back to article Three storage hardware devices, a cash raise and Oracle gets blocked

It has been a hardware frenzy this week, with a pair of microSD cards for surveillance cams, flash drives for video takers and makers, and good old filers from a NAS baker. These were accompanied by cash-raising from Sphere3D and Oracle adding block support to its cloud-based Linux Storage Appliance. We'll start with the …

"Really? In the cameras themselves? That’s kind of hard to believe. "

yes, really, plenty of these being deployed for instance...

https://meraki.cisco.com/products/security-cameras/mv12n

...as well as the earlier generation

they're not perfect, and moving storage/analytics to the edge is not the best for all applications, but where it makes sense there's real benefit to eliminating back-end systems which need deploying, space, power, managing and maintaining

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Terminator

Re: "Really? In the cameras themselves? That’s kind of hard to believe. "

If you're running some kind of cloud-based solution then it makes a lot of sense to push the processing the clients so they pay for the electricity and potentially lower the incoming bandwidth.

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Re: "Really? In the cameras themselves? That’s kind of hard to believe. "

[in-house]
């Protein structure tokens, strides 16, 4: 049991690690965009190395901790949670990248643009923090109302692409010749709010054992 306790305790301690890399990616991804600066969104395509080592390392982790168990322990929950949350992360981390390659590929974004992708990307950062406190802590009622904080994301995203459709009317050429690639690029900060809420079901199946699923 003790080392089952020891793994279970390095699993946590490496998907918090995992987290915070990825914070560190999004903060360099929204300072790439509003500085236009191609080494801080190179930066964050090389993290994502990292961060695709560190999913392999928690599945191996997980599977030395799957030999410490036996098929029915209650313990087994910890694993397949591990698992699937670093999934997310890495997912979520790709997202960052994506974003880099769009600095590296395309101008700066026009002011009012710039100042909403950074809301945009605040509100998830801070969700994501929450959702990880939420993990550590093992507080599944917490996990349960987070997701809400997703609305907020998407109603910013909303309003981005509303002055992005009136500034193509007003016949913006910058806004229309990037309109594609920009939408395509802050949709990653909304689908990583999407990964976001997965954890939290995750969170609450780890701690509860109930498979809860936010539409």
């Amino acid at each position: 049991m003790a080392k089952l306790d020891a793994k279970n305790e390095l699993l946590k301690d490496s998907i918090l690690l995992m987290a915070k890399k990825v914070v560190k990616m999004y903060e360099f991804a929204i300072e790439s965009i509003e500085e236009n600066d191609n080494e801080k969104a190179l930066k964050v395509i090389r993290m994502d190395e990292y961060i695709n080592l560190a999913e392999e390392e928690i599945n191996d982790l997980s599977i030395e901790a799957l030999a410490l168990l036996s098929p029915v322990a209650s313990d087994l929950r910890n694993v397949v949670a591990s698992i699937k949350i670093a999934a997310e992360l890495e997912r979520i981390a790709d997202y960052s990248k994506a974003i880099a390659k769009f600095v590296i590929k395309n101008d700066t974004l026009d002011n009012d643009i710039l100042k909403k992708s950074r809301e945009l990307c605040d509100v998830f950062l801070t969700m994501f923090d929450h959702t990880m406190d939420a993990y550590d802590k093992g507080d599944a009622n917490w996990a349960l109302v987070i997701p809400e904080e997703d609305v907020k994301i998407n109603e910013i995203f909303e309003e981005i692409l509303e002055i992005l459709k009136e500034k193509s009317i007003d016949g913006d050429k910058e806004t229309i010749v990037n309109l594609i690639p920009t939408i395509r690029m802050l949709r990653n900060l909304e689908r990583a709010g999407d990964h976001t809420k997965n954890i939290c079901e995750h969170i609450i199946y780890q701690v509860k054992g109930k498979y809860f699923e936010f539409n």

I found the disbelieving tone quite hard to believe. As you've said, it's really not so novel an idea.

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"We’re going to see surveillance video cameras get a whole lot smarter"

I'm guessing we're going to see them get a whole lot bigger as well, then.

Because smarts is based on data these days, not on AI, so they're going to need some sort of data storage. Even SSDs will add some bulk to a camera that doesn't have storage now.

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Big Brother

Re: "We’re going to see surveillance video cameras get a whole lot smarter"

Not with 256GB MicroSD cards available (and getting bigger next week, no doubt)...

Finding/creating space to fit several of those within a motorised tilt/rotate mounting would not actually be overly difficult.

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Cameras are becoming better attack surfaces

Trend Micro reported last year that 51% of cameras they tracked in North America had one or more malware agents present (mostly undetected). More smarts in the cameras might mean better cyber-protection for them, but might also make them a lot more attractive (and effective) as attack surfaces. Combined with most cameras being maintained by physical security staff (and not IT), will be interesting to see how the hackers exploit a lot more horsepower.

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Anonymous Coward

Re: Cameras are becoming better attack surfaces

I've gotten around that by using plain old dumb wired cameras attached to a completely and utterly air-gapped DVR. (It's so air gapped that I have to dig out a monitor and a ladder to get any information out of it!)

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